- Yoo, Noah. "The Smiths Announce "The Queen Is Dead" Single Reissues". Pitchfork. Retrieved 22 April 2020.
- Minsker, Evan. "Morrissey Accuses HMV of Attempting to "Freeze Sales" of New Smiths Reissues". Pitchfork. Retrieved 22 April 2020.
- Blais-Billie, Braudie. "The Smiths Announce Deluxe Reissue of The Queen Is Dead". Pitchfork. Retrieved 22 April 2020.
- "The Queen Is Dead [Deluxe Edition) by The Smiths Reviews and Tracks". Metacritic. Retrieved 21 November 2017.
- Erlewine, Stephen Thomas. "The Queen Is Dead – The Smiths". AllMusic. Retrieved 25 September 2015.
- Power, Tony (15 September 2004). "The Smiths: The Queen Is Dead". Blender. Archived from the original on 30 June 2006. Retrieved 9 November 2015.
- Kot, Greg (7 July 1991). "The Smiths And Solo". Chicago Tribune. Retrieved 10 November 2015.
- Harris, John (November 2017). "It's a royal knock-out". Mojo (288): 106.
- Wolk, Douglas (18 November 2011). "The Smiths: The Smiths Complete". Pitchfork. Retrieved 25 September 2015.
- "The Smiths: The Queen Is Dead". Q (87): 139. December 1993.
- Edwards, Gavin (17 April 2003). "The Rolling Stone Hall of Fame: The Greatest Albums Ever Made; The Smiths, The Queen Is Dead/Sire". Rolling Stone (920): 109. Archived from the original on 15 October 2007.
- Sheffield, Rob (2004). "The Smiths". In Brackett, Nathan; Hoard, Christian (eds.). The New Rolling Stone Album Guide (4th ed.). Simon & Schuster. pp. 753–54. ISBN 0-7432-0169-8.
- Dalton, Stephen (1998). "The Smiths: The Queen Is Dead". Uncut.
- Christgau, Robert (3 February 1987). "Christgau's Consumer Guide". The Village Voice. Retrieved 25 September 2015.
- Coleman, Mark (11 September 1986). "The Queen Is Dead". Rolling Stone. Retrieved 10 April 2008.
- "Singles Review". Smash Hits: 56. 18 June 1986.
- Considine. sfn error: no target: CITEREFConsidine (help)
- "Top 100 Albums of the 1980s". Pitchfork. 20 November 2002. Retrieved 5 June 2008.
- "The Queen Is Dead". Rolling Stone. 1 November 2003. Archived from the original on 4 February 2007. Retrieved 5 June 2008.
- "NME's best British album of all time revealed". NME. 26 January 2006. Archived from the original on 6 February 2006. Retrieved 5 June 2008.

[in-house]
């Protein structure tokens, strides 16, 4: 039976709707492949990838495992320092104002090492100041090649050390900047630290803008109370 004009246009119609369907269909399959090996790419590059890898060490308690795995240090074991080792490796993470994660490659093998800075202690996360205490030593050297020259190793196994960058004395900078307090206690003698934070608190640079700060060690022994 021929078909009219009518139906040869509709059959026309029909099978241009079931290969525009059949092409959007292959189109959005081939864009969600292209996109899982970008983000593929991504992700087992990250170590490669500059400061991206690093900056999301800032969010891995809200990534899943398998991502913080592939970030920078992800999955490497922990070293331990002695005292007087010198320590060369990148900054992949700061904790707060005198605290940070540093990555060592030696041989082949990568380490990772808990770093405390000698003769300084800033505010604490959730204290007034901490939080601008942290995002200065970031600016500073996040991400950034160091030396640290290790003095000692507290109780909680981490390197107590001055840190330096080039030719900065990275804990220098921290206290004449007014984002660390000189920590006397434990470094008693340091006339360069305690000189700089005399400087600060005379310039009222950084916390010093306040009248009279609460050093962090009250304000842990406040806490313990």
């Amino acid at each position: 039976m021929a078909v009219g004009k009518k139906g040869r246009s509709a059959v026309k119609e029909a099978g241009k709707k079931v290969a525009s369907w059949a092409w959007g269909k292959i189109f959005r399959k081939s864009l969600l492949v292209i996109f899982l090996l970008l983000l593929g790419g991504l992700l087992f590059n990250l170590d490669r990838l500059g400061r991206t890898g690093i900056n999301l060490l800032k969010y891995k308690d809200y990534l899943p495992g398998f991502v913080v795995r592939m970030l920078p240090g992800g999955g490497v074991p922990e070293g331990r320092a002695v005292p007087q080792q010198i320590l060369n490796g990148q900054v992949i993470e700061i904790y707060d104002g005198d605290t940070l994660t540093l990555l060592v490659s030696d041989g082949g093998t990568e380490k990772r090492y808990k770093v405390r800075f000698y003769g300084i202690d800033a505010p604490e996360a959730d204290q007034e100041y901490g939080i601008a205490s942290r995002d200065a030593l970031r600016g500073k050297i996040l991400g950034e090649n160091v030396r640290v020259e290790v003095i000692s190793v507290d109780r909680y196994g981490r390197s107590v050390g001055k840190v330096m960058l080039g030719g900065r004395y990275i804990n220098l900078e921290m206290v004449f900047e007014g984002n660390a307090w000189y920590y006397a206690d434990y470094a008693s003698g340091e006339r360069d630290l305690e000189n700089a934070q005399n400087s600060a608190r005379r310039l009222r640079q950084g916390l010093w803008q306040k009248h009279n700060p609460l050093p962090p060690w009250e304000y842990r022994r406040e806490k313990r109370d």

- "40 Best Albums of the '80s". Q (241). August 2006.
- "The 100 Best Albums of the 1980s". Slant Magazine. 5 March 2012. Retrieved 5 March 2012.
- "The Smiths' 'The Queen Is Dead' tops NME's list of 500 greatest albums of all time". NME. 23 October 2013. Retrieved 23 October 2013.
- Fletcher, T, 2012. A Light That Never Goes Out: The Enduring Saga of the Smiths. 1st ed. U.K: Random House.P. 453.
- "European Hot 100 Albums Chart" (PDF). Music & Media. 26 July 1986. p. 26. Retrieved 14 October 2019.
- Kent, David (1993). Australian Chart Book 1970–1992 (illustrated ed.). St Ives, N.S.W.: Australian Chart Book. p. 279. ISBN 0-646-11917-6.
- Music and Archives Canada.
- The Smiths - The Queen Is Dead - dutchcharts.nl
- Offizielle Deutsche Charts - Offizielle Deutsche Charts
- charts.org.nz - The Smiths - The Queen Is Dead
- swedishcharts.com - The Smiths - The Queen Is Dead
- "Official Albums Chart Top 100". Official Charts Company. Retrieved 30 August 2017.
- "The Smiths Chart History: Billboard 200". Billboard. Retrieved 24 May 2019.
- "IFPI Charts". Ifpi.gr. 22 November 2012. Retrieved 16 July 2019.
- "Brazilian album certifications – The Smiths – Queen Is Dad" (in Portuguese). Associação Brasileira dos Produtores de Discos. Retrieved 4 May 2019.
- "British album certifications – The Smiths – Queen Is Dead". British Phonographic Industry. Retrieved 4 May 2019. Select albums in the Format field. Select Platinum in the Certification field. Type Queen Is Dead in the "Search BPI Awards" field and then press Enter.
- "American album certifications – The Smiths – Queen Is Dead". Recording Industry Association of America. Retrieved 4 May 2019. If necessary, click Advanced, then click Format, then select Album, then click SEARCH.